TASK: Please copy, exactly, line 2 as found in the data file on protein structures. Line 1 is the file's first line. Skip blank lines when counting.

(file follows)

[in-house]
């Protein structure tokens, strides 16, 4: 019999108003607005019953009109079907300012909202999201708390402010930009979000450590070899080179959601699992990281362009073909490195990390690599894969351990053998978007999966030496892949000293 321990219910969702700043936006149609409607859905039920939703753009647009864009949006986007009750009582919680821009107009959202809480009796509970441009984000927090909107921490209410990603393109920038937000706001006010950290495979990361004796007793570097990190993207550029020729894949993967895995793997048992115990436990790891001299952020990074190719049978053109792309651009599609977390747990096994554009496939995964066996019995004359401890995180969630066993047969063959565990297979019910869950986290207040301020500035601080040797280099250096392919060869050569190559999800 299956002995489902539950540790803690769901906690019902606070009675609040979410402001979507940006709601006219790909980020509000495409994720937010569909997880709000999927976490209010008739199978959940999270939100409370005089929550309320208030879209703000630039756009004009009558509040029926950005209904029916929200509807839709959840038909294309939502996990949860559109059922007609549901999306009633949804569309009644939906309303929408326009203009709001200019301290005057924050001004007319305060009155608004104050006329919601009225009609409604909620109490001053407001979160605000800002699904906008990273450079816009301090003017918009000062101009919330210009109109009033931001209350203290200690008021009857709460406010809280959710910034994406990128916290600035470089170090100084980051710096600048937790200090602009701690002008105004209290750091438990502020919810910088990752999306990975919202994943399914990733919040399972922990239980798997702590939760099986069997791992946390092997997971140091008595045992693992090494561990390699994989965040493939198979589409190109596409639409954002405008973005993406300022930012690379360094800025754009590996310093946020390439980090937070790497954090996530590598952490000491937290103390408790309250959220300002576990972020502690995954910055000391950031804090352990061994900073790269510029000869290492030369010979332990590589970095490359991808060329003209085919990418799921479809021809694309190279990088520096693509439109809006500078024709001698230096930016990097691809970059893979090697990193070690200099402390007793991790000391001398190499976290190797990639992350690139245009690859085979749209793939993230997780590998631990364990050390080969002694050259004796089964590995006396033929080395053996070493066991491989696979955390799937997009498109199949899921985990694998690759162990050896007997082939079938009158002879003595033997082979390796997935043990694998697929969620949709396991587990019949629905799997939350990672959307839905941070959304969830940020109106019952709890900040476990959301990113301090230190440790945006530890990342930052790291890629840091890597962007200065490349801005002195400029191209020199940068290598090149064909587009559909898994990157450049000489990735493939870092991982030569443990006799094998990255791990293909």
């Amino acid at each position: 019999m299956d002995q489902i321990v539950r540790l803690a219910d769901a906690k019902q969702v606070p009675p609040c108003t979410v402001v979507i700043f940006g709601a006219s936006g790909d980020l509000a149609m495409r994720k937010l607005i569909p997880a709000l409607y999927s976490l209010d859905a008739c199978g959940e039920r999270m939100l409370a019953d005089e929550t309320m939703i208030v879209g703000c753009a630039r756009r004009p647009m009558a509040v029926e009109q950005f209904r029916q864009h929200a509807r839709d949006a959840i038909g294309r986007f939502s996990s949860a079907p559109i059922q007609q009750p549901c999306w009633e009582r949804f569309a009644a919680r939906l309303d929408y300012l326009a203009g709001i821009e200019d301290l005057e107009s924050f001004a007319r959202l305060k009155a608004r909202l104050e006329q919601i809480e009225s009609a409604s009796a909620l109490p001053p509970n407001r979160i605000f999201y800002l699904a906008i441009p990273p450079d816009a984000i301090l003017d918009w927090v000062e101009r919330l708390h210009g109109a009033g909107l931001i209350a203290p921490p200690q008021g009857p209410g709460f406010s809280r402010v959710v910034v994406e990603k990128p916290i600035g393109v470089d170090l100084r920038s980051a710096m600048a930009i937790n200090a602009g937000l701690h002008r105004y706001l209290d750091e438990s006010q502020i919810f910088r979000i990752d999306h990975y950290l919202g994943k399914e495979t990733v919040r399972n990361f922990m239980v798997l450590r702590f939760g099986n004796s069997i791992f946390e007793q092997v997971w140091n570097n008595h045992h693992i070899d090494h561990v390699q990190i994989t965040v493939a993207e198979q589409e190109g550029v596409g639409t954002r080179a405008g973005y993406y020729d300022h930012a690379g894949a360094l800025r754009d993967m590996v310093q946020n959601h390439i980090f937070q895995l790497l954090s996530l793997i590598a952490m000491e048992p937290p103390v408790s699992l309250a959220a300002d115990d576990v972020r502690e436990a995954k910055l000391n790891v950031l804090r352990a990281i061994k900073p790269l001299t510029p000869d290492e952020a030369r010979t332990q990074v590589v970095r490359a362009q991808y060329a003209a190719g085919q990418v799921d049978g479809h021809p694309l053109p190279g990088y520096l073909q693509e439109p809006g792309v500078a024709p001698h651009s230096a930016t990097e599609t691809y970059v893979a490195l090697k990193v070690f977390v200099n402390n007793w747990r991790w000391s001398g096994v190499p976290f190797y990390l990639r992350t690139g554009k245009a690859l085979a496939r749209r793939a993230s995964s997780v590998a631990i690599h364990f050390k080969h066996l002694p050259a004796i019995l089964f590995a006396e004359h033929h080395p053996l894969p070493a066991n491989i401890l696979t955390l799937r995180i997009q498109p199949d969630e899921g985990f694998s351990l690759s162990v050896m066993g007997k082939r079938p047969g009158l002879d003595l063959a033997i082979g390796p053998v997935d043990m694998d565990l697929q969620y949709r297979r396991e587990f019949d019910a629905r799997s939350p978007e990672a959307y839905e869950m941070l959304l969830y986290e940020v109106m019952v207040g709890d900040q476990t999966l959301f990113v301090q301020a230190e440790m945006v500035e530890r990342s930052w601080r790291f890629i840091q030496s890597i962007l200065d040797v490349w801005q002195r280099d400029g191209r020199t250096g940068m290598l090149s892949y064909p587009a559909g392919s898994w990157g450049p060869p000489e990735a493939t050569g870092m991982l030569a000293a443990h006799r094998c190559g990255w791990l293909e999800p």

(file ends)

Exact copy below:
């Protein structure tokens, strides 16, 4: 019999108003607005019953009109079907300012909202999201708390402010930009979000450590070899080179959601699992990281362009073909490195990390690599894969351990053998978007999966030496892949000293 321990219910969702700043936006149609409607859905039920939703753009647009864009949006986007009750009582919680821009107009959202809480009796509970441009984000927090909107921490209410990603393109920038937000706001006010950290495979990361004796007793570097990190993207550029020729894949993967895995793997048992115990436990790891001299952020990074190719049978053109792309651009599609977390747990096994554009496939995964066996019995004359401890995180969630066993047969063959565990297979019910869950986290207040301020500035601080040797280099250096392919060869050569190559999800 299956002995489902539950540790803690769901906690019902606070009675609040979410402001979507940006709601006219790909980020509000495409994720937010569909997880709000999927976490209010008739199978959940999270939100409370005089929550309320208030879209703000630039756009004009009558509040029926950005209904029916929200509807839709959840038909294309939502996990949860559109059922007609549901999306009633949804569309009644939906309303929408326009203009709001200019301290005057924050001004007319305060009155608004104050006329919601009225009609409604909620109490001053407001979160605000800002699904906008990273450079816009301090003017918009000062101009919330210009109109009033931001209350203290200690008021009857709460406010809280959710910034994406990128916290600035470089170090100084980051710096600048937790200090602009701690002008105004209290750091438990502020919810910088990752999306990975919202994943399914990733919040399972922990239980798997702590939760099986069997791992946390092997997971140091008595045992693992090494561990390699994989965040493939198979589409190109596409639409954002405008973005993406300022930012690379360094800025754009590996310093946020390439980090937070790497954090996530590598952490000491937290103390408790309250959220300002576990972020502690995954910055000391950031804090352990061994900073790269510029000869290492030369010979332990590589970095490359991808060329003209085919990418799921479809021809694309190279990088520096693509439109809006500078024709001698230096930016990097691809970059893979090697990193070690200099402390007793991790000391001398190499976290190797990639992350690139245009690859085979749209793939993230997780590998631990364990050390080969002694050259004796089964590995006396033929080395053996070493066991491989696979955390799937997009498109199949899921985990694998690759162990050896007997082939079938009158002879003595033997082979390796997935043990694998697929969620949709396991587990019949629905799997939350990672959307839905941070959304969830940020109106019952709890900040476990959301990113301090230190440790945006530890990342930052790291890629840091890597962007200065490349801005002195400029191209020199940068290598090149064909587009559909898994990157450049000489990735493939870092991982030569443990006799094998990255791990293909």